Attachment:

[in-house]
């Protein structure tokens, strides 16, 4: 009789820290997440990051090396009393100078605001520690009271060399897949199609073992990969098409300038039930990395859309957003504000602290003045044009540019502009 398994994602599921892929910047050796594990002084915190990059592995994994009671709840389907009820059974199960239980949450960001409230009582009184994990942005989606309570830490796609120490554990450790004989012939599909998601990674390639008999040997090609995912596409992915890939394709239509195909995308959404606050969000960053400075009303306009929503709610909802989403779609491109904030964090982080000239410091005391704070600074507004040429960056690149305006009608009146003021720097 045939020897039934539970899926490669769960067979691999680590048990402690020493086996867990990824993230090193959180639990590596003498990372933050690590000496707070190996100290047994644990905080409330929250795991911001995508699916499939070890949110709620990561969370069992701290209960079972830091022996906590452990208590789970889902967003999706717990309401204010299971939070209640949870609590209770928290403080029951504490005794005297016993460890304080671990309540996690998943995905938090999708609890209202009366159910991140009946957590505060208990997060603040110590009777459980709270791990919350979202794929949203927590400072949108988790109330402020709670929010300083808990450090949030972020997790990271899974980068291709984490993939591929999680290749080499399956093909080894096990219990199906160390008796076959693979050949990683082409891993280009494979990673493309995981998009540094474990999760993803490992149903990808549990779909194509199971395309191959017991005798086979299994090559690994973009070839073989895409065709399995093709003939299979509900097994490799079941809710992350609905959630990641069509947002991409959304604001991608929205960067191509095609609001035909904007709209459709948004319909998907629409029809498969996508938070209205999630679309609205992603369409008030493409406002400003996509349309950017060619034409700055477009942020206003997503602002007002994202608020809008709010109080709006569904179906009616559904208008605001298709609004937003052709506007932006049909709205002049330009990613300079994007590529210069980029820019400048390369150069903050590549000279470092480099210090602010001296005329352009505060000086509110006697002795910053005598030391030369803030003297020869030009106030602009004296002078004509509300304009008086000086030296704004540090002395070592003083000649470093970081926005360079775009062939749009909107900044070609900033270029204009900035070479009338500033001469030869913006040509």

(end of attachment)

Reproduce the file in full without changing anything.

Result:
[in-house]
């Protein structure tokens, strides 16, 4: 009789820290997440990051090396009393100078605001520690009271060399897949199609073992990969098409300038039930990395859309957003504000602290003045044009540019502009 398994994602599921892929910047050796594990002084915190990059592995994994009671709840389907009820059974199960239980949450960001409230009582009184994990942005989606309570830490796609120490554990450790004989012939599909998601990674390639008999040997090609995912596409992915890939394709239509195909995308959404606050969000960053400075009303306009929503709610909802989403779609491109904030964090982080000239410091005391704070600074507004040429960056690149305006009608009146003021720097 045939020897039934539970899926490669769960067979691999680590048990402690020493086996867990990824993230090193959180639990590596003498990372933050690590000496707070190996100290047994644990905080409330929250795991911001995508699916499939070890949110709620990561969370069992701290209960079972830091022996906590452990208590789970889902967003999706717990309401204010299971939070209640949870609590209770928290403080029951504490005794005297016993460890304080671990309540996690998943995905938090999708609890209202009366159910991140009946957590505060208990997060603040110590009777459980709270791990919350979202794929949203927590400072949108988790109330402020709670929010300083808990450090949030972020997790990271899974980068291709984490993939591929999680290749080499399956093909080894096990219990199906160390008796076959693979050949990683082409891993280009494979990673493309995981998009540094474990999760993803490992149903990808549990779909194509199971395309191959017991005798086979299994090559690994973009070839073989895409065709399995093709003939299979509900097994490799079941809710992350609905959630990641069509947002991409959304604001991608929205960067191509095609609001035909904007709209459709948004319909998907629409029809498969996508938070209205999630679309609205992603369409008030493409406002400003996509349309950017060619034409700055477009942020206003997503602002007002994202608020809008709010109080709006569904179906009616559904208008605001298709609004937003052709506007932006049909709205002049330009990613300079994007590529210069980029820019400048390369150069903050590549000279470092480099210090602010001296005329352009505060000086509110006697002795910053005598030391030369803030003297020869030009106030602009004296002078004509509300304009008086000086030296704004540090002395070592003083000649470093970081926005360079775009062939749009909107900044070609900033270029204009900035070479009338500033001469030869913006040509």